Chimpanzee Trafficking: A Growing Threat

Conservationists are well aware of the major threats to chimpanzee survival.  Not surprisingly, all of these threats are anthropogenic in naturehabitat loss, disease transmission, and hunting.  Raising awareness about these issues is important, because it can make people realize that our actions are directing affecting chimpanzee welfare and safety.  As overwhelming and complex as these issues are, chimpanzees now face another growing anthropogenic threat: great ape trafficking.

Great ape trafficking itself is not new, conservationists have known about the trade for decades.  However, in recent years technology and demand for live chimpanzees in zoos has increased the number of chimpanzees exported overseas.  To make matters worse many countries in West and Central Africa do not have effective policies for preventing wildlife trafficking.  This has resulted in chimpanzees, bonobos, and gorillas becoming the target of animal traffickers in countries like Democratic Republic of Congo, Guinea and Senegal.  A live chimpanzee infant is worth $5,000-20,000 from zoos in North America, Europe and Asia.

Illegal Trade In Guinea

Recent developments in Guinea are an example of the grave threat great ape trafficking poses to chimpanzee survival in the wild.  Over the past 3 years it is estimated that over 130 chimpanzees have been smuggled from Guinea by Chinese miners to Chinese zoos.  David Cress of the Pan-African Sanctuary Alliance (PASA) stated that “the Chinese are bringing their own labourers into remote areas and wildlife trafficking is a lucrative illegal trade.  Law enforcement for wildlife is non-existent in Guinea.  It’s likely that permits have been falsified or stolen for shipments to pass through.” (Tanna, 2012).  As China’s industrial presence throughout Africa expands, these trafficking incidents may grow.  At the moment, chimpanzees are being caught in crates and shipped overseas while corrupt and/or incompetent officials turn a blind eye.  If the status quo is maintained chimpanzee trafficking to zoos throughout the developed and developing world will continue to rise.

The severity of this problem cannot be emphasized strongly enough.  When I first read these reports I felt as though 130 trafficked chimpanzees was a relatively small number.  However, it is important to consider the fact that these traffickers target infants because they are the most financially valuable.  As a result, for every infant taken, several group members likely died attempting to protect it from capture.  This can have irreversibly negative affects on chimpanzee populations.  Chimpanzees have very slow reproduction rates and require a high degree of parental investment to survive.  Although hundreds of individual chimpanzees have been ripped from their family troops, thousands have suffered indirectly.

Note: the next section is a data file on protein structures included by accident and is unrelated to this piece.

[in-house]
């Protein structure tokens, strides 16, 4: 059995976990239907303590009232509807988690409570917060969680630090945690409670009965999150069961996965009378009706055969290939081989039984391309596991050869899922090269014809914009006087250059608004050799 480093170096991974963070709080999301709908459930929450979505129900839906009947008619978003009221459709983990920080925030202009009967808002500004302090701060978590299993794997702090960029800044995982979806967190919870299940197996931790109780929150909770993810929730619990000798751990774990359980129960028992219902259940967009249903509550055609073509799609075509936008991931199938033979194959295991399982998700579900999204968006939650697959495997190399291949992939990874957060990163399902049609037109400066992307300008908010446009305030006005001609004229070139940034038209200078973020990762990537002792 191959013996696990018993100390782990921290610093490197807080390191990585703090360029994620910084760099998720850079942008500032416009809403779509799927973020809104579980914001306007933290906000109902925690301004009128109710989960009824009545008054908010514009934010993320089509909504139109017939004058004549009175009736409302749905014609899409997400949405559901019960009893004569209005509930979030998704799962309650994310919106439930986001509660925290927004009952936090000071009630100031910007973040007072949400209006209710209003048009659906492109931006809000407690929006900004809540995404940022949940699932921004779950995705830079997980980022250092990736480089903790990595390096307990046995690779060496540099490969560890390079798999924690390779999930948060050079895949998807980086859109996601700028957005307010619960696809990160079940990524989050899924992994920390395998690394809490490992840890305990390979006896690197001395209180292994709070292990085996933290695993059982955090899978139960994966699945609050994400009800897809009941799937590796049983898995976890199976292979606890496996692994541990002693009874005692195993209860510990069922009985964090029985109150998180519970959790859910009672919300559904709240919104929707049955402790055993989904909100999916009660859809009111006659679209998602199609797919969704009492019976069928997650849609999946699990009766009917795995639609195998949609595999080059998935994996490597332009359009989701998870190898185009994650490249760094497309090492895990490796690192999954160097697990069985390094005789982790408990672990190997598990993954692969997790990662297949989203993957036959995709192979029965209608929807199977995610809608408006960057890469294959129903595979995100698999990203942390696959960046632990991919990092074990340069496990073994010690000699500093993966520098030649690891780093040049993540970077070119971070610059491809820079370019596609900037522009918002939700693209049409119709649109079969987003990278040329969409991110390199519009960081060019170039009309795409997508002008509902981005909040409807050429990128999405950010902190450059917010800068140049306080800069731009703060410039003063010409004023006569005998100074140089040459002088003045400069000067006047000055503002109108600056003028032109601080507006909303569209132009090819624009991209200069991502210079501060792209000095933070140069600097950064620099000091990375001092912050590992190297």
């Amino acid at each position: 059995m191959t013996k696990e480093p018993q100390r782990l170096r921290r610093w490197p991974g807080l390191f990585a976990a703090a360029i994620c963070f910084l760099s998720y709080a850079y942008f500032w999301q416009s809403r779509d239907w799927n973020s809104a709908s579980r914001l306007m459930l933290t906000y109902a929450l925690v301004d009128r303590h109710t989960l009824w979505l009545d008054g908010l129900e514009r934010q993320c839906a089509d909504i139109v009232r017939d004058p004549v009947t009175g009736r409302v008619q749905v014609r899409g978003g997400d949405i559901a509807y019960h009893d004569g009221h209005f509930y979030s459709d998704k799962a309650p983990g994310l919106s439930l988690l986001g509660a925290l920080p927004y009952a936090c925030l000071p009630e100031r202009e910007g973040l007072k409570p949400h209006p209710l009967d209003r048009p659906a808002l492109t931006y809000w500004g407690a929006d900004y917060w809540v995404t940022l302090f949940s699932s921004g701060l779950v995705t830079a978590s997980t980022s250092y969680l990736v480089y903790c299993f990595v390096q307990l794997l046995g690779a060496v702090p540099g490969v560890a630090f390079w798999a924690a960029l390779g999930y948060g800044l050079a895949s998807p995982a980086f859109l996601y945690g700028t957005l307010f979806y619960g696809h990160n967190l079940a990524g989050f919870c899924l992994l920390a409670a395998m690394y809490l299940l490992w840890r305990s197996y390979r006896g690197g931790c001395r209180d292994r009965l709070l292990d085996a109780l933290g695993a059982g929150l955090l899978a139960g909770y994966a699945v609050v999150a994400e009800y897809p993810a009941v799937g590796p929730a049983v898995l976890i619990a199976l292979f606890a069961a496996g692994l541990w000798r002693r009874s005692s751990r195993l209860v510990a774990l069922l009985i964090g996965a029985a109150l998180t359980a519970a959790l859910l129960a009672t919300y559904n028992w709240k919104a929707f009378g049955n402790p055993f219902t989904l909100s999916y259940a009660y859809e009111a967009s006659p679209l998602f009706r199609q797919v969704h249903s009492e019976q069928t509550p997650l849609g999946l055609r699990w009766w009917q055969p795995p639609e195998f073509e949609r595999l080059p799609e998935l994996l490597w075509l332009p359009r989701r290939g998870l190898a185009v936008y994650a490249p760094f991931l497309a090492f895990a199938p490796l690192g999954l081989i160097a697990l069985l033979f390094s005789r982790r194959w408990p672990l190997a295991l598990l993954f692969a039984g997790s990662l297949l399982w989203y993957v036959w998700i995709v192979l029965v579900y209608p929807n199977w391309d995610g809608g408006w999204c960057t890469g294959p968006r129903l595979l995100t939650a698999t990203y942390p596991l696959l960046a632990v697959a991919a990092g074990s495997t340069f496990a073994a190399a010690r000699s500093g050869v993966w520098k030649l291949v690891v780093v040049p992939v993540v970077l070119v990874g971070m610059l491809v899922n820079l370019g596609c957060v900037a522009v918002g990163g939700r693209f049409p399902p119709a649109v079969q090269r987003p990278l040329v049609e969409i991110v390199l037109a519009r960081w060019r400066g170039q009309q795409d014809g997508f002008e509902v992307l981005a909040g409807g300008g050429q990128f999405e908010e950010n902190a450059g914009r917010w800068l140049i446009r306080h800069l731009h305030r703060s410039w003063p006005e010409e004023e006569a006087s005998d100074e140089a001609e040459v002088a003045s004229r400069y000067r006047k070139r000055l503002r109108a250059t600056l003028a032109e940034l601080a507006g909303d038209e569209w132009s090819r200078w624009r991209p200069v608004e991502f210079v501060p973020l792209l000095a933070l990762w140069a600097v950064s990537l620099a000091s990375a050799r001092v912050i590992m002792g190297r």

What Can We Do?

Great ape trafficking is a multi-continental global problem, however there are still things we can do on an individual level to prevent it from continuing.  The reason zoos are willing to spend $20,000 for a live chimpanzee is because they know hundreds of thousands of people will pay to see them in captivity.  When you visit zoos that have great apes, whether in North America, Europe or Asia, make sure you know where the great apes came from.  Were they born in captivity?  Or were they smuggled into the country illegally?  If we, as consumers, refused to give zoos that participate in great ape trafficking our money, there would be no sense for them to continue engaging in the destructive trade.  Raise awareness about this issue by sharing and discussing information related to great ape trafficking, and contact your local zoo to make sure you know about the origin of their chimpanzees.  If we allow this to continue, zoos may be the only remaining refuge for our closest relatives.

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About Cadell Last
I am a science educator, freelance science writer, and founder of The Advanced Apes based in Toronto, Ontario. In the past my academic research focused on the evolution, ecology, and behaviour of non-human primates (i.e., chimpanzees, gorillas, ring-tailed lemurs). Currently, my official blog, The Ratchet, can be found via The Advanced Apes and Svbtle. I enjoy exploring recent research in human evolutionary sciences, as well as biology, ecology, astronomy, physics, and computer science. My work has been featured in Scientific American, American Humanist, Richard Dawkins Foundation for Reason and Science, and Jane Goodall Institute of Canada. I am also exploring science popularization in new mediums in collaboration with PBS Digital Studios with an animated YouTube channel. You can contact me on Twitter (@cadelllast) or via email: cadell.last@gmail.com

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